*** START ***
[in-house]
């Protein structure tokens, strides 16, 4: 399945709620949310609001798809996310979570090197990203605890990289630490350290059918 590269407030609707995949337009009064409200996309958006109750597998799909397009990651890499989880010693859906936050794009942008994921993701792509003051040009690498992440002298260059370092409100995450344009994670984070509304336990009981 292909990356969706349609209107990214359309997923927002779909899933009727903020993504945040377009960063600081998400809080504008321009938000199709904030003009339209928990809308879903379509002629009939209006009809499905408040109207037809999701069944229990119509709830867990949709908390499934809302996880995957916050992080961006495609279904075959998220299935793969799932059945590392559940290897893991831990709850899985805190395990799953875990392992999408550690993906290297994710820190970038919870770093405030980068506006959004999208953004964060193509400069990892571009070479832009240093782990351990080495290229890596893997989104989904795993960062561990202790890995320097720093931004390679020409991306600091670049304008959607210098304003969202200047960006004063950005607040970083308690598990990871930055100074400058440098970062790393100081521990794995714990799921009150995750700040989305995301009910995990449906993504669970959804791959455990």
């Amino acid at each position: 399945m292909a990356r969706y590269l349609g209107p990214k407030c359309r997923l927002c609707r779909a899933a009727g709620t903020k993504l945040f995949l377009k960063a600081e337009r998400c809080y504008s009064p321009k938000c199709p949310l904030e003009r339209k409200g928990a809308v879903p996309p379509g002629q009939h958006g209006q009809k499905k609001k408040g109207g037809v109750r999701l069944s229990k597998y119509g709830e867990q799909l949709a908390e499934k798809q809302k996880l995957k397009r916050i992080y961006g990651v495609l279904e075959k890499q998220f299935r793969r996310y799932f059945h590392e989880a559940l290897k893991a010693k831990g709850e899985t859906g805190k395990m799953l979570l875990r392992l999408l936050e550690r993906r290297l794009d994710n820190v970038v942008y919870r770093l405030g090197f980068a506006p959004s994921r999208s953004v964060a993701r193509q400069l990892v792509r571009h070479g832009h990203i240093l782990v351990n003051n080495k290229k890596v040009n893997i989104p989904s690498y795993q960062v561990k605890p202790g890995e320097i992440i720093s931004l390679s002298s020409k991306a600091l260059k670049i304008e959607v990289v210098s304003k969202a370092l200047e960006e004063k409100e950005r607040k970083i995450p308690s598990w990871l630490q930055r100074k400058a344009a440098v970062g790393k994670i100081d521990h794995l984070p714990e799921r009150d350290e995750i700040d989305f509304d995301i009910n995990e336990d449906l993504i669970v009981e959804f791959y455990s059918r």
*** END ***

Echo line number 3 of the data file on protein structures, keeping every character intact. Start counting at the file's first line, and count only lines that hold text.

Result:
């Amino acid at each position: 399945m292909a990356r969706y590269l349609g209107p990214k407030c359309r997923l927002c609707r779909a899933a009727g709620t903020k993504l945040f995949l377009k960063a600081e337009r998400c809080y504008s009064p321009k938000c199709p949310l904030e003009r339209k409200g928990a809308v879903p996309p379509g002629q009939h958006g209006q009809k499905k609001k408040g109207g037809v109750r999701l069944s229990k597998y119509g709830e867990q799909l949709a908390e499934k798809q809302k996880l995957k397009r916050i992080y961006g990651v495609l279904e075959k890499q998220f299935r793969r996310y799932f059945h590392e989880a559940l290897k893991a010693k831990g709850e899985t859906g805190k395990m799953l979570l875990r392992l999408l936050e550690r993906r290297l794009d994710n820190v970038v942008y919870r770093l405030g090197f980068a506006p959004s994921r999208s953004v964060a993701r193509q400069l990892v792509r571009h070479g832009h990203i240093l782990v351990n003051n080495k290229k890596v040009n893997i989104p989904s690498y795993q960062v561990k605890p202790g890995e320097i992440i720093s931004l390679s002298s020409k991306a600091l260059k670049i304008e959607v990289v210098s304003k969202a370092l200047e960006e004063k409100e950005r607040k970083i995450p308690s598990w990871l630490q930055r100074k400058a344009a440098v970062g790393k994670i100081d521990h794995l984070p714990e799921r009150d350290e995750i700040d989305f509304d995301i009910n995990e336990d449906l993504i669970v009981e959804f791959y455990s059918r």